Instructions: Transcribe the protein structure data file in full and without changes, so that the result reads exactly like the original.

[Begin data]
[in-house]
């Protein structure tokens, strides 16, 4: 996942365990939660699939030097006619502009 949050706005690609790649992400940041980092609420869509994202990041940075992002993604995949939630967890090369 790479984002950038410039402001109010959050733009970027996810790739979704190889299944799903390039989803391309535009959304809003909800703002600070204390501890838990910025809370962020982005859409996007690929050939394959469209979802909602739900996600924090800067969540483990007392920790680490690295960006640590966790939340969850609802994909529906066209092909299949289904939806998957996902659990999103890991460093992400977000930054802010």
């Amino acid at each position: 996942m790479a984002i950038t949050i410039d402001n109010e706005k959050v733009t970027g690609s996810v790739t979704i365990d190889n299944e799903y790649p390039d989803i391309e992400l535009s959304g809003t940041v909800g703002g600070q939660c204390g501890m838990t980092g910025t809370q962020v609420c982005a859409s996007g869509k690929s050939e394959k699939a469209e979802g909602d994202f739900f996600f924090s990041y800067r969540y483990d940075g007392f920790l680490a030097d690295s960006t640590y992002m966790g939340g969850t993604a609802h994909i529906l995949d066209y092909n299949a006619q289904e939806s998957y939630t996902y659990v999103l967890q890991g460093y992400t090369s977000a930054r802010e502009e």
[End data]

[in-house]
């Protein structure tokens, strides 16, 4: 996942365990939660699939030097006619502009 949050706005690609790649992400940041980092609420869509994202990041940075992002993604995949939630967890090369 790479984002950038410039402001109010959050733009970027996810790739979704190889299944799903390039989803391309535009959304809003909800703002600070204390501890838990910025809370962020982005859409996007690929050939394959469209979802909602739900996600924090800067969540483990007392920790680490690295960006640590966790939340969850609802994909529906066209092909299949289904939806998957996902659990999103890991460093992400977000930054802010």
């Amino acid at each position: 996942m790479a984002i950038t949050i410039d402001n109010e706005k959050v733009t970027g690609s996810v790739t979704i365990d190889n299944e799903y790649p390039d989803i391309e992400l535009s959304g809003t940041v909800g703002g600070q939660c204390g501890m838990t980092g910025t809370q962020v609420c982005a859409s996007g869509k690929s050939e394959k699939a469209e979802g909602d994202f739900f996600f924090s990041y800067r969540y483990d940075g007392f920790l680490a030097d690295s960006t640590y992002m966790g939340g969850t993604a609802h994909i529906l995949d066209y092909n299949a006619q289904e939806s998957y939630t996902y659990v999103l967890q890991g460093y992400t090369s977000a930054r802010e502009e």